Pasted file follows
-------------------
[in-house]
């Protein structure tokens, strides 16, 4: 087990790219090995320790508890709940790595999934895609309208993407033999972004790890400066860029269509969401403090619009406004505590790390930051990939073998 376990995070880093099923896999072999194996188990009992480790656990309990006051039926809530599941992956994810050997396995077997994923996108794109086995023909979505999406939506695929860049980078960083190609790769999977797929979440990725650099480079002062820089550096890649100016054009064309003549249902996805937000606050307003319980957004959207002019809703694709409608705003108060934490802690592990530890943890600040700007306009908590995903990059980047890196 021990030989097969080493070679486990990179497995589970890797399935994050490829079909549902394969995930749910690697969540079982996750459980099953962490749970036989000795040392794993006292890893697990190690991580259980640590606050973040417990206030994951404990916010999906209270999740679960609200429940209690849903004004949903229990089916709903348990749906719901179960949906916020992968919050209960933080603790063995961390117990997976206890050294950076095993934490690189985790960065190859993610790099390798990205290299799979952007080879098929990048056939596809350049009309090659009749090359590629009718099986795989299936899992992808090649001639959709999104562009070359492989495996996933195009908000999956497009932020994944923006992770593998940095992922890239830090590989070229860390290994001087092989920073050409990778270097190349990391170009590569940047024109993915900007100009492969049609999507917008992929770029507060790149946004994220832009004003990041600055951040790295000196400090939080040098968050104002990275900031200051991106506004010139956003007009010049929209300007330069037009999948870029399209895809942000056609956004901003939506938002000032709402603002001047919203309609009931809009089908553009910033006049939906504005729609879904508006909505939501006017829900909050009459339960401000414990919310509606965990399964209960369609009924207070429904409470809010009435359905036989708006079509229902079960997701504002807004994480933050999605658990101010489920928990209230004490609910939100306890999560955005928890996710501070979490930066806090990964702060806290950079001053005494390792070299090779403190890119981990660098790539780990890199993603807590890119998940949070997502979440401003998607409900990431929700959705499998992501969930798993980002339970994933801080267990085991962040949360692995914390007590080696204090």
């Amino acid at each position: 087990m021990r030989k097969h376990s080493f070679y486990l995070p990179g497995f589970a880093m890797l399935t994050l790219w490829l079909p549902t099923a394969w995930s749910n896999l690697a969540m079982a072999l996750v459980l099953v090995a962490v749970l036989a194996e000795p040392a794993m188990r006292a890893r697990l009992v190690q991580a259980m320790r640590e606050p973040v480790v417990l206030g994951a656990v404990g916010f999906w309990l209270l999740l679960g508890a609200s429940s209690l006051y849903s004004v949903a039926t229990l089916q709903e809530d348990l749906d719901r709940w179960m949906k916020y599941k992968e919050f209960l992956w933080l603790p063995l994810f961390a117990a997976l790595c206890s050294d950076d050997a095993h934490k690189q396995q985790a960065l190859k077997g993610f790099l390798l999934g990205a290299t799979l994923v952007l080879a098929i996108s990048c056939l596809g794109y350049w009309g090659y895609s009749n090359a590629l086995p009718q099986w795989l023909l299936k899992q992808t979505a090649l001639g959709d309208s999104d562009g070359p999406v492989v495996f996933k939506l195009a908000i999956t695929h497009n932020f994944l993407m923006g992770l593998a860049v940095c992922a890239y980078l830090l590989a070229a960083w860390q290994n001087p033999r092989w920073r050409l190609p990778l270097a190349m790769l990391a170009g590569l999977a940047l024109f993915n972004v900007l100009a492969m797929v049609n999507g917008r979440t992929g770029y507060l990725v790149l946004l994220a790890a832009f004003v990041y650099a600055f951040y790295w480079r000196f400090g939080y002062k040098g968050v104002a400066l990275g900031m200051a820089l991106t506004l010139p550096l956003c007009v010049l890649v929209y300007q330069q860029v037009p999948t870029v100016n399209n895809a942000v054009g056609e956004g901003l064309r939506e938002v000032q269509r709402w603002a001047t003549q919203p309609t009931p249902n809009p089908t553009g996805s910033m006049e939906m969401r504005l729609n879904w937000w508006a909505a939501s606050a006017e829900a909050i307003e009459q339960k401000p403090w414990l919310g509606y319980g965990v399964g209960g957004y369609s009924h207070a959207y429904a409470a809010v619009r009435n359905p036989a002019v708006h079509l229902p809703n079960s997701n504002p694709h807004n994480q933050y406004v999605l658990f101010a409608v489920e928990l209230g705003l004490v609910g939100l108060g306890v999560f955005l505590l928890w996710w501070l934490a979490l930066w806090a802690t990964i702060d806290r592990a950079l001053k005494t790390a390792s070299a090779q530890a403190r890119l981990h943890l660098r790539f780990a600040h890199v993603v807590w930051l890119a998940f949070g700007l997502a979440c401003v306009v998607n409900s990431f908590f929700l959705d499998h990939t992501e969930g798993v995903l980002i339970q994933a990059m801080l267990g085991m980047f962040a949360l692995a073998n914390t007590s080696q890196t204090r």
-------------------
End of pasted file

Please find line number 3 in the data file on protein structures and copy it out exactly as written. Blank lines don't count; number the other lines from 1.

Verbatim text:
């Amino acid at each position: 087990m021990r030989k097969h376990s080493f070679y486990l995070p990179g497995f589970a880093m890797l399935t994050l790219w490829l079909p549902t099923a394969w995930s749910n896999l690697a969540m079982a072999l996750v459980l099953v090995a962490v749970l036989a194996e000795p040392a794993m188990r006292a890893r697990l009992v190690q991580a259980m320790r640590e606050p973040v480790v417990l206030g994951a656990v404990g916010f999906w309990l209270l999740l679960g508890a609200s429940s209690l006051y849903s004004v949903a039926t229990l089916q709903e809530d348990l749906d719901r709940w179960m949906k916020y599941k992968e919050f209960l992956w933080l603790p063995l994810f961390a117990a997976l790595c206890s050294d950076d050997a095993h934490k690189q396995q985790a960065l190859k077997g993610f790099l390798l999934g990205a290299t799979l994923v952007l080879a098929i996108s990048c056939l596809g794109y350049w009309g090659y895609s009749n090359a590629l086995p009718q099986w795989l023909l299936k899992q992808t979505a090649l001639g959709d309208s999104d562009g070359p999406v492989v495996f996933k939506l195009a908000i999956t695929h497009n932020f994944l993407m923006g992770l593998a860049v940095c992922a890239y980078l830090l590989a070229a960083w860390q290994n001087p033999r092989w920073r050409l190609p990778l270097a190349m790769l990391a170009g590569l999977a940047l024109f993915n972004v900007l100009a492969m797929v049609n999507g917008r979440t992929g770029y507060l990725v790149l946004l994220a790890a832009f004003v990041y650099a600055f951040y790295w480079r000196f400090g939080y002062k040098g968050v104002a400066l990275g900031m200051a820089l991106t506004l010139p550096l956003c007009v010049l890649v929209y300007q330069q860029v037009p999948t870029v100016n399209n895809a942000v054009g056609e956004g901003l064309r939506e938002v000032q269509r709402w603002a001047t003549q919203p309609t009931p249902n809009p089908t553009g996805s910033m006049e939906m969401r504005l729609n879904w937000w508006a909505a939501s606050a006017e829900a909050i307003e009459q339960k401000p403090w414990l919310g509606y319980g965990v399964g209960g957004y369609s009924h207070a959207y429904a409470a809010v619009r009435n359905p036989a002019v708006h079509l229902p809703n079960s997701n504002p694709h807004n994480q933050y406004v999605l658990f101010a409608v489920e928990l209230g705003l004490v609910g939100l108060g306890v999560f955005l505590l928890w996710w501070l934490a979490l930066w806090a802690t990964i702060d806290r592990a950079l001053k005494t790390a390792s070299a090779q530890a403190r890119l981990h943890l660098r790539f780990a600040h890199v993603v807590w930051l890119a998940f949070g700007l997502a979440c401003v306009v998607n409900s990431f908590f929700l959705d499998h990939t992501e969930g798993v995903l980002i339970q994933a990059m801080l267990g085991m980047f962040a949360l692995a073998n914390t007590s080696q890196t204090r």